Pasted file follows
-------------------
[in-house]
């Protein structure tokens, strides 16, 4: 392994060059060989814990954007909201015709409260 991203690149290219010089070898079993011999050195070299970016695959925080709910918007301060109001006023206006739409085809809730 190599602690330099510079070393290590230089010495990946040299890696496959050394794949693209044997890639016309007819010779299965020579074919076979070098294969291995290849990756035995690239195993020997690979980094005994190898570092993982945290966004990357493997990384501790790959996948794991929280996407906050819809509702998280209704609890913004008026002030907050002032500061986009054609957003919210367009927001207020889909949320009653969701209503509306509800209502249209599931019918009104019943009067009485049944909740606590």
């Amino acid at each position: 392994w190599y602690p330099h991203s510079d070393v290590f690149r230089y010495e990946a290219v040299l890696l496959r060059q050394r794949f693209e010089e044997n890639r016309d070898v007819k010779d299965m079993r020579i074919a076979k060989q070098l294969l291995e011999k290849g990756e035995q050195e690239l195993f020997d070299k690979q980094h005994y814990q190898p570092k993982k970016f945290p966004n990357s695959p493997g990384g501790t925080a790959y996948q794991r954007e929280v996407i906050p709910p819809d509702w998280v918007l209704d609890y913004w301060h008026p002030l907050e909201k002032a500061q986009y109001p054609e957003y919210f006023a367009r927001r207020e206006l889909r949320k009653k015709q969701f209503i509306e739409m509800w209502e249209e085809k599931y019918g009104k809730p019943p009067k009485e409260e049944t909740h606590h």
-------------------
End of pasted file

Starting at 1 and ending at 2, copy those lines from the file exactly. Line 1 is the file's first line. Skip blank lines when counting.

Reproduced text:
[in-house]
């Protein structure tokens, strides 16, 4: 392994060059060989814990954007909201015709409260 991203690149290219010089070898079993011999050195070299970016695959925080709910918007301060109001006023206006739409085809809730 190599602690330099510079070393290590230089010495990946040299890696496959050394794949693209044997890639016309007819010779299965020579074919076979070098294969291995290849990756035995690239195993020997690979980094005994190898570092993982945290966004990357493997990384501790790959996948794991929280996407906050819809509702998280209704609890913004008026002030907050002032500061986009054609957003919210367009927001207020889909949320009653969701209503509306509800209502249209599931019918009104019943009067009485049944909740606590």